Hamish Hamilton £18.99 (572pp) £17.09 (free p&p) from the Independent Bookshop: 08430 600 030
Skippy Dies, By Paul Murray
Friday 12 February 2010
Paul Murray's novel opens with the title scene. Skippy, a junior boarder at Seabrook College for Boys in Dublin, is having a doughnut-eating contest with his friend Ruprecht when he collapses to the floor and expires, in full view of the other kids at Ed's Doughnut House. The book then rewinds and for two of its three volumes (Skippy Dies comes as a trio of paperbacks) takes us through the preceding term. We see life not just for the boys, but for the teachers, an uneasy mix of secular types and elderly priests vaguely aware that their status at the school and in the world is slowly slipping away.
In fact, Skippy, a rather passive, vacant boy, is only one of a handful of central characters, but he and his death are the nexus through which all the novel's other plot strands twine. These include the struggle for control of the school by the Acting Principal, Greg "The Automator" Costigan, the burgeoning drug business of delinquent pupil Carl, who sells diet pills to the girls of neighbouring St Brigid's, and the scientific experiments of Skippy's room-mate Ruprecht, who is intent on proving the existence of parallel universes.
For much of its length, Skippy Dies is a rollicking school comedy, ticking boxes with a gleeful, authoritative flourish. Foul-mouthed boys seek ingenious ways to stave off boredom and make contact with girls, while eccentric teachers despair of their lives. Chief among these is congenital failure Howard Fallon, who finds his insipid existence upset by the arrival of a gorgeous blonde supply teacher, Aurelie McIntyre.
Howard's clumsy negotiations with her are some of the funniest parts of the book – and this is a novel that had me barking out happy laughter almost as a form of regular punctuation. "'You know, I'm not going to sleep with you,'" Aurelie says at their first meeting, "looking him over with the tip of her tongue tucked into the corner of her mouth, as if she is deciding what to have for dinner." Then, at their second, when Howard ineptly tries to refer to this, "'Now I'm definitely not going to sleep with you.'"
The first volume ends with an eye-opening Halloween Hop that involves many of these themes (drugs, sex) but expels Aurelie from the book. With her, a spark seems to go from it, as Murray knuckles down and starts working his way towards poor Skippy's demise.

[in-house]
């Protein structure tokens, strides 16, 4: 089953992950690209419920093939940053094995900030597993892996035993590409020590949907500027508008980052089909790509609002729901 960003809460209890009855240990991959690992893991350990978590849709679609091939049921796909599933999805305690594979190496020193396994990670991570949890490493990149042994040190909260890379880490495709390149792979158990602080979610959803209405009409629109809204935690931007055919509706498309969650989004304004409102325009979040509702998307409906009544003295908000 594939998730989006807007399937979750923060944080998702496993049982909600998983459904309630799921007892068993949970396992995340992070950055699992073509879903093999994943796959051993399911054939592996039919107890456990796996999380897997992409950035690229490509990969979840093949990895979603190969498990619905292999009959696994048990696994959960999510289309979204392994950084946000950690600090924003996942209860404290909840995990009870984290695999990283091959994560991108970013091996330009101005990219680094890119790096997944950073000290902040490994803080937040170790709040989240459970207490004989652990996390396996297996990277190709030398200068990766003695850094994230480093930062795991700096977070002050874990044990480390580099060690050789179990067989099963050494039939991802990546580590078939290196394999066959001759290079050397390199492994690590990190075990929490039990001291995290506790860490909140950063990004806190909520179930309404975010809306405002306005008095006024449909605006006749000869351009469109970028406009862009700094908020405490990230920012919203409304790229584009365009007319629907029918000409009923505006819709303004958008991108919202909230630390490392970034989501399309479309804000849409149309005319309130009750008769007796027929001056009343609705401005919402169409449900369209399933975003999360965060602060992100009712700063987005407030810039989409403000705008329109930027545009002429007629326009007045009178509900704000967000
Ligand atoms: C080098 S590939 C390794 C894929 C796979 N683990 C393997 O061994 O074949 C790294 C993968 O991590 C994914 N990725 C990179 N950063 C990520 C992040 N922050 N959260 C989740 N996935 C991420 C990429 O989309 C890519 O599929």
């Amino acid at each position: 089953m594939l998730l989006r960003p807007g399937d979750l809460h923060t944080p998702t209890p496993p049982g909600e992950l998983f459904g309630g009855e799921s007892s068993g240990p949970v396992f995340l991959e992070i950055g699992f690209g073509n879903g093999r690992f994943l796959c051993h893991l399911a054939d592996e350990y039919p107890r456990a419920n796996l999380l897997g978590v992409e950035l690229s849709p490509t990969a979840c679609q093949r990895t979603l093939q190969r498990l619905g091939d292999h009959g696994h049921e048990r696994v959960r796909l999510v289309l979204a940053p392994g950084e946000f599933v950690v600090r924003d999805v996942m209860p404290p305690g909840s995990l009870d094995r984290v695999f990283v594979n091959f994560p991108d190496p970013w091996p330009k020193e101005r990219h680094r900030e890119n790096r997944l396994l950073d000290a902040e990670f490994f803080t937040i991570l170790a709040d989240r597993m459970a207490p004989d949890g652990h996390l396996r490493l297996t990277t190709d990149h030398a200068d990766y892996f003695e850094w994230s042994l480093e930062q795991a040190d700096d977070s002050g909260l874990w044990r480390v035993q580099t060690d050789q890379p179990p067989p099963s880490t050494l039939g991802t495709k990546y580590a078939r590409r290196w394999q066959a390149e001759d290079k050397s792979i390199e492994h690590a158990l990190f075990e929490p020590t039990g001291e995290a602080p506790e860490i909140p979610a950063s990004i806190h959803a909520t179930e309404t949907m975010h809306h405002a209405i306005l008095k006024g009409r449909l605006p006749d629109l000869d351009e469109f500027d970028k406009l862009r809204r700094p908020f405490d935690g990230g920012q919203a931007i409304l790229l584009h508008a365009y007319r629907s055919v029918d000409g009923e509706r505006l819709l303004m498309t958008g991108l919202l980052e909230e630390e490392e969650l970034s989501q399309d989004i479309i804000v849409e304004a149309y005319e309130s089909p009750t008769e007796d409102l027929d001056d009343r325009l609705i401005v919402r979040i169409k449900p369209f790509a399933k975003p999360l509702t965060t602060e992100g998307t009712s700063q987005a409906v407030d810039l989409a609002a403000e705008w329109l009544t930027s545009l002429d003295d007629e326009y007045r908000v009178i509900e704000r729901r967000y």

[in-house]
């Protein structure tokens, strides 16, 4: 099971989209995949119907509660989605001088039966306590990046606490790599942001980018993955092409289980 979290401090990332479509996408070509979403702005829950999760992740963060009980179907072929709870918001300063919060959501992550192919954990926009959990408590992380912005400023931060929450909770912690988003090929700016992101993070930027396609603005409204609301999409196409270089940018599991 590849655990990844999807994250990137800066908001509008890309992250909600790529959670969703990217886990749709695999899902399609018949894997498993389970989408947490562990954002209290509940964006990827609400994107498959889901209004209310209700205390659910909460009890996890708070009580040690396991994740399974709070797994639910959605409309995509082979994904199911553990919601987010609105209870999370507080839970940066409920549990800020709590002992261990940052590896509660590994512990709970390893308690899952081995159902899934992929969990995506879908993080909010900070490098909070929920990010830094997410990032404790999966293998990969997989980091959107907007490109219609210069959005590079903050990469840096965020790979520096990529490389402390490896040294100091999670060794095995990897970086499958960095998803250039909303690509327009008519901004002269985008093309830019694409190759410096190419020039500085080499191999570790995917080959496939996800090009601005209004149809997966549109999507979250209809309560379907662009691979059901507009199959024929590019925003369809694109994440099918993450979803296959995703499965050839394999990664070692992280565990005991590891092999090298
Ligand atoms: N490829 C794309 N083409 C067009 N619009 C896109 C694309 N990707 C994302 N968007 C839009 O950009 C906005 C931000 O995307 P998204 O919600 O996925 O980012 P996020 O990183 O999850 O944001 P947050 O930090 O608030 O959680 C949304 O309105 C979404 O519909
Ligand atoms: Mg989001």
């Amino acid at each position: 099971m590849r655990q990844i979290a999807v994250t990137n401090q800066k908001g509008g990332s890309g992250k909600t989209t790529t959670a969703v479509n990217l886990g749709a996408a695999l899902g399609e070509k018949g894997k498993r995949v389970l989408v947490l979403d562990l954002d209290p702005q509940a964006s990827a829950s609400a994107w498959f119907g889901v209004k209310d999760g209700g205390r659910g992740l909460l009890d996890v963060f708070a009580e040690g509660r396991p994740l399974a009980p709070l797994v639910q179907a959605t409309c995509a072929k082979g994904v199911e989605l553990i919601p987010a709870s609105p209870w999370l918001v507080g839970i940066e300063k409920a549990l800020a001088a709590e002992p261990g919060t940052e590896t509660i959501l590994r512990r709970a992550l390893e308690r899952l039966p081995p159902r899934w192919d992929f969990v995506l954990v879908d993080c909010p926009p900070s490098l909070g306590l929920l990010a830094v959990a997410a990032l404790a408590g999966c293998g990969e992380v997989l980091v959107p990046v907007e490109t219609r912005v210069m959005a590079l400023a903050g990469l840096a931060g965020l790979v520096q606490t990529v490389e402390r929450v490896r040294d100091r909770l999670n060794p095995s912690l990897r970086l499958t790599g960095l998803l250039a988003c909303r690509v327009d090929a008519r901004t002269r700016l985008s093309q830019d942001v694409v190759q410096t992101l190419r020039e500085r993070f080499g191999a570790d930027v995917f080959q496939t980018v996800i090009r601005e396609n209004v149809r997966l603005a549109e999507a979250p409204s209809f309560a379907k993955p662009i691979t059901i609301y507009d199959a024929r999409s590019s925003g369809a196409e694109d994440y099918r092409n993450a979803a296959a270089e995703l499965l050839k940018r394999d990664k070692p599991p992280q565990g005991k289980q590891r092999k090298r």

There's the only real problem. The book strays near some dark territory (self-harm, domestic violence, bereavement, sexual abuse), but maintains its light, utterly readable, skippy tread throughout. In this it is reminiscent of Zadie Smith's White Teeth – intricate of structure, charming of surface, adept at winding science and history into its design, it can't in the end decide how serious or funny it wants to be.
TV reviewIt has taken seven episodes for Game of Thrones season five to hit its stride
FilmPalme d'Or goes to radical and astonishing film that turns conventional thinking about immigrants on its head
Potter's attempt to create an Essex Taj Mahal was a lovely treattv
Arts & Ents blogs
- 1 Stolen Instagram photo sells for $90,000
- 2 Before you complain about your GP, this is what you need to know about actually doing the job
- 3 UK's biggest male rape charity Survivors UK has state funding slashed to zero despite 120% rise in men reporting sexual violence and seeking help
- 4 'Don't blame all men for rape' campaign backfires spectacularly
- 5 Charlie Charlie Challenge explained: not a Mexican demon being summoned — it's gravity
Stolen Instagram photo sells for $90,000
Grace of Monaco film panned: Screenwriter pours scorn on biopic starring Nicole Kidman as movie gets US debut
Thrill of the chaste: The truth about Gandhi's sex life
Suicide Squad: leaked footage shows first look at Batmobile chasing Joker through city streets
ASAP Rocky sparks outrage with misogynistic lyrics about Rita Ora in new song 'Better Things'
EU referendum: David Cameron's rules are a 'democratic disgrace', says French-born Scottish politician set to be denied a vote
The day that Britain resigned as a global power
SNP fury as HS2 finds 'no business case' for taking fast train service to Scotland
Australian man punched in the face for defending Muslim women from abuse on train
A nation of inequality: How the UK is failing to feed its most vulnerable people
David Starkey 'tells Amal Clooney to shut up and stop over-promoting human rights'